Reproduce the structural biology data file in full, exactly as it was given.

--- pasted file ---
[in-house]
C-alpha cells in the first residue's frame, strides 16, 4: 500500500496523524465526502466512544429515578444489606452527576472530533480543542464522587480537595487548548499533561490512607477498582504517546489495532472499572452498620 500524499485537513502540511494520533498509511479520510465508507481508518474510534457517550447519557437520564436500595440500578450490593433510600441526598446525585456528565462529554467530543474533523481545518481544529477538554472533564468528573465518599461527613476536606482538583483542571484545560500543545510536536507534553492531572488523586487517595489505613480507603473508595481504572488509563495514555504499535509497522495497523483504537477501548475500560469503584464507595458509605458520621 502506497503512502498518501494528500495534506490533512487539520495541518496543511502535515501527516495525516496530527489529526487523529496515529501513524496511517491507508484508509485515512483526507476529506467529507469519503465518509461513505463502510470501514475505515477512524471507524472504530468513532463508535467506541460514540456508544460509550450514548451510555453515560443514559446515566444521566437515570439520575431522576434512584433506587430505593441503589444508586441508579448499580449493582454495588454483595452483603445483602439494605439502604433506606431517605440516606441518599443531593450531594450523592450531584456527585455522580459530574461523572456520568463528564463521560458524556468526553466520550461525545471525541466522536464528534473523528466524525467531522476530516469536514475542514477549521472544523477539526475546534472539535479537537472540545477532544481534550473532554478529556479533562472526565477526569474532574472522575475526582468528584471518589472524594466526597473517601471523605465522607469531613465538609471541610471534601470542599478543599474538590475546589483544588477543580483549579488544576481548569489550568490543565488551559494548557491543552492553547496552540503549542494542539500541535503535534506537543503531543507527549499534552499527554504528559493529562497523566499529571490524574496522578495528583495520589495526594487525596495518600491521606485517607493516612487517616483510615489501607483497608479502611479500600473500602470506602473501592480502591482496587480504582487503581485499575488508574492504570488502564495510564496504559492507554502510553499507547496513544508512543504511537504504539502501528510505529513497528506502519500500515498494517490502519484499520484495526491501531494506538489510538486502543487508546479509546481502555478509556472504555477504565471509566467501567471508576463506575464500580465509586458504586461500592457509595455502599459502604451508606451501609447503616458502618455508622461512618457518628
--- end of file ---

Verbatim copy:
[in-house]
C-alpha cells in the first residue's frame, strides 16, 4: 500500500496523524465526502466512544429515578444489606452527576472530533480543542464522587480537595487548548499533561490512607477498582504517546489495532472499572452498620 500524499485537513502540511494520533498509511479520510465508507481508518474510534457517550447519557437520564436500595440500578450490593433510600441526598446525585456528565462529554467530543474533523481545518481544529477538554472533564468528573465518599461527613476536606482538583483542571484545560500543545510536536507534553492531572488523586487517595489505613480507603473508595481504572488509563495514555504499535509497522495497523483504537477501548475500560469503584464507595458509605458520621 502506497503512502498518501494528500495534506490533512487539520495541518496543511502535515501527516495525516496530527489529526487523529496515529501513524496511517491507508484508509485515512483526507476529506467529507469519503465518509461513505463502510470501514475505515477512524471507524472504530468513532463508535467506541460514540456508544460509550450514548451510555453515560443514559446515566444521566437515570439520575431522576434512584433506587430505593441503589444508586441508579448499580449493582454495588454483595452483603445483602439494605439502604433506606431517605440516606441518599443531593450531594450523592450531584456527585455522580459530574461523572456520568463528564463521560458524556468526553466520550461525545471525541466522536464528534473523528466524525467531522476530516469536514475542514477549521472544523477539526475546534472539535479537537472540545477532544481534550473532554478529556479533562472526565477526569474532574472522575475526582468528584471518589472524594466526597473517601471523605465522607469531613465538609471541610471534601470542599478543599474538590475546589483544588477543580483549579488544576481548569489550568490543565488551559494548557491543552492553547496552540503549542494542539500541535503535534506537543503531543507527549499534552499527554504528559493529562497523566499529571490524574496522578495528583495520589495526594487525596495518600491521606485517607493516612487517616483510615489501607483497608479502611479500600473500602470506602473501592480502591482496587480504582487503581485499575488508574492504570488502564495510564496504559492507554502510553499507547496513544508512543504511537504504539502501528510505529513497528506502519500500515498494517490502519484499520484495526491501531494506538489510538486502543487508546479509546481502555478509556472504555477504565471509566467501567471508576463506575464500580465509586458504586461500592457509595455502599459502604451508606451501609447503616458502618455508622461512618457518628